Chemotherapy is a type of cancer treatment that uses one or more chemical substances to kill cancerous cells. It can be used in conjunction with other cancer treatments, or given alone. But as there are over 100 different chemotherapy drugs, our ability to prescribe the most effective drug to treat a particular tumour can be difficult.
The device, which is about the same size as a grain of rice, is not swallowed or injected, but instead is implanted directly into a cancerous tumour, where it can directly administer small doses of up to 30 different drugs.
Today, I want to highlight a different approach; the use of implants as drug delivery devices. Implants offer several advantages over pills or injections, but often result in immune responses that hinder their performance.
A group of researchers from the Indian Institute of Science (IISc), in Bangalore, India, have developed a biodegradable polymer that acts as an anti-inflammatory agent and allows better acceptance of bio medical implants in the human body.
Bob Langer’s achievement demonstrates the importance of chemical engineering on a truly global scale. His pioneering work in drug delivery, tissue engineering and nanotechnology has touched the lives of billions of people.
He has developed a field that, quite simply, didn’t previously exist. This highlights the most important role that chemical engineers play in society today – improving quality of life for all.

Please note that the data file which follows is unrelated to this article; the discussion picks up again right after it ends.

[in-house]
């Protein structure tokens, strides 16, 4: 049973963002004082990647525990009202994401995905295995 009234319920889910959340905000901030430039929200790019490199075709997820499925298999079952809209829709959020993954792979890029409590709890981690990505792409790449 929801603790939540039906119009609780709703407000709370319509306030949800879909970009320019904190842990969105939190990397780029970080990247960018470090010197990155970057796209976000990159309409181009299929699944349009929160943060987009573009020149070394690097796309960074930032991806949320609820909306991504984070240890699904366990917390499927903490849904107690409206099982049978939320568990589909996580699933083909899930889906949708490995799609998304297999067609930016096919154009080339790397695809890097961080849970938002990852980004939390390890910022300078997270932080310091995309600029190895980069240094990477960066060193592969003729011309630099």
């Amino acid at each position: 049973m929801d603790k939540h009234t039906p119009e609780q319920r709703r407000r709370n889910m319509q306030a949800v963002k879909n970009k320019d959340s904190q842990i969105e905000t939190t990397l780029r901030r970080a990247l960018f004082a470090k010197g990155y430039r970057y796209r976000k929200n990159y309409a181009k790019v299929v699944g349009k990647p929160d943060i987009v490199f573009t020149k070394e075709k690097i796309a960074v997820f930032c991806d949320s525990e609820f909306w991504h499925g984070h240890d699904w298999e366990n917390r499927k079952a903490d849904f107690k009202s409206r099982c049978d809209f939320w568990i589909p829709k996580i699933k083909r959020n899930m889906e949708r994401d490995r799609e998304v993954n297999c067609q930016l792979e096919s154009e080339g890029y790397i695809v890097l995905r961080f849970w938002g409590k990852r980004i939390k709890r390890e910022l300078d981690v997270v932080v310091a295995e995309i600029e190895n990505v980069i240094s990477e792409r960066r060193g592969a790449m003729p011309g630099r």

In some countries, chemical engineers don’t receive the respect they deserve.
Our contribution is hidden from the public as companies don’t want people to think about the ‘chemicals’ in their products.
I discussed the perception that anything natural is good and anything man-made is bad in my blog ‘Can you lead a chemical-free life?’, which demonstrates that this is not the case.
The US gets a lot of bad press about the public perceptions of science and engineering, but one thing they are getting right is the respect that seems to be increasing for chemical engineers working in the cosmetics industry.
The company has such a strong technological reputation that actress Jennifer Aniston (who I am told is famous for her hair?!) was not only was willing to advertise their products but also invested in the company as a co-owner.
Living Proof is now launching its first skin product – Neotensil – spearhead by another MIT chemical engineering alumnus Dr Betty Yu.
Neotensil uses polymer technology to compress and flatten eye bags.
Recently I wrote about twins who were creating a better mechanism to release cancer-fighting drugs and about researchers using epigenetics to identify the best treatments for cancers.
Now I have more good news about chemical engineers working to combat lung cancer.
Researchers at the Koch Institute for Integrative Cancer Research at MIT (Massachusetts Institute of Technology) have successfully used RNA therapies to shrink and slow the growth of lung cancer tumours.
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